“If I Had My Way”

July 18, 2015

I have found myself listening to live recordings on YouTube of Peter, Paul, and Mary singing their version of the Rev. Gary Davis* song about Samson and Delilah.  They call it “If I Had My Way.”  It’s a pretty rousing song, so the live performances have a lot of kick.  I think I am caught on the idea that Samson is saying that if he had his way, he would tear this building down — leaving open the possibility that he won’t.

*I see that Wikipedia says that the original writer of the song was Blind Willie Johnson.


14 Responses to ““If I Had My Way””

  1. Matthew Says:

    Interesting, but didn’t he have his way? Samson pulled the temple down upon the Philistines.

    “the live performances have a lot of kick” reminds me of something (another couple covers);

  2. Matthew Says:

    “This we call hope, and hope is a precious gift. Yet after all it has something forbidden about it. Because it contracts the value of the hallowed present and anticipates the festal hours of the
    cycle, which are not yet at hand. Each hour has its honour, and he does not live aright who cannot despair.”

    -Joseph the Provider, Thomas Mann

    • Diana Moses Says:

      Despair is about the future too, isn’t it?

      • Diana Moses Says:

        The first time I woke up this morning was about a quarter to five and I just felt held in the moment, and it felt so calm and peaceful. I also felt that I needed to not look outside of it if I was to stay in it. That included not looking at the future or at the past or even to the side or up or down — just letting the mind rest and stay out of the way. I have no idea why I woke up in that state today but I’ll take it, with gratitude to whatever (or whoever) helped me to it.

      • Matthew Says:

        I think people are optimistic by nature, and this colors our disposition in general (people generally don’t say, “why me?” when something good happens to them), and especially towards the past and the future. eg;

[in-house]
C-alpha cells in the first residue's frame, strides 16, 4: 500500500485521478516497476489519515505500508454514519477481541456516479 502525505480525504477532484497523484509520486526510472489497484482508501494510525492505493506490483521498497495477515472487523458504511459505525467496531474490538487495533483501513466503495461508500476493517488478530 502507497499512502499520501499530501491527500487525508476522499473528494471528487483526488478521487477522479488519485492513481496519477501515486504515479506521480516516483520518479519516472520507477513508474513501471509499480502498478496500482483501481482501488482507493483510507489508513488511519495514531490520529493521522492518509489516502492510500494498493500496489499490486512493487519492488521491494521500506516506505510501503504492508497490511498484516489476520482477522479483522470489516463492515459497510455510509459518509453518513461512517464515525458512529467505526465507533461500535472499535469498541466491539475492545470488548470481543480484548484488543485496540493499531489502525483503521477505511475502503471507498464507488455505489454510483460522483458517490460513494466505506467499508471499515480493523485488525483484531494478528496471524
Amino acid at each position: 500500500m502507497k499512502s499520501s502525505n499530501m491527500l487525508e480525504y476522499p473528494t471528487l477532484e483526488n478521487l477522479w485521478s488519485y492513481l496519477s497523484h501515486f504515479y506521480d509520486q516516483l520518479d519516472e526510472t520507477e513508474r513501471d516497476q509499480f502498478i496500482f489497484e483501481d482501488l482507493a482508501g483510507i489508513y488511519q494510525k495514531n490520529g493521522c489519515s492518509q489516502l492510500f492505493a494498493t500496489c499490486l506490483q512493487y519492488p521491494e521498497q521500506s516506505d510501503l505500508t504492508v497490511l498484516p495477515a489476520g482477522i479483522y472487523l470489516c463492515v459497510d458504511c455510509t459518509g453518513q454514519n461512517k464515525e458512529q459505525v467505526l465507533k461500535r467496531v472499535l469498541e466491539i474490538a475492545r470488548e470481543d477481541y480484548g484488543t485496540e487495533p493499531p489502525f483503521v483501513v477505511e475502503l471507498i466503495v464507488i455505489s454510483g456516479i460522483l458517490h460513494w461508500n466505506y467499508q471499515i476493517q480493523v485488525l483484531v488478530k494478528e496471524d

The effect of emotions must follow something similar to the inverse square law; our distance from them diminishes their effect, and in the absence of said effect, our generally optimistic disposition increasingly takes over.

        It’s a good thing, in general, I think. It’s a reflection that life is essentially positive; that, in spite of the occasional suffering, it’s worth it, and even when it’s bad it will get better.

        On the other hand, optimism can be problematic too. “Hope for the best, plan for the worst” is good advice, and I’ve discovered that for most people their hope gets in the way of their ability to plan. People are averse to negativity, naturally, and this can cloud their judgment in a way that makes them vulnerable.

        With that in mind, and harking back to the original theme;



  3. Rich Says:

    I’ve heard the Grateful Dead version

    • Diana Moses Says:

      I will have to check it out. Thanks.

      I have also been listening to what is for me a new version of the ballad Tam Lin, done by Anaïs Mitchell and Jefferson Hamer.

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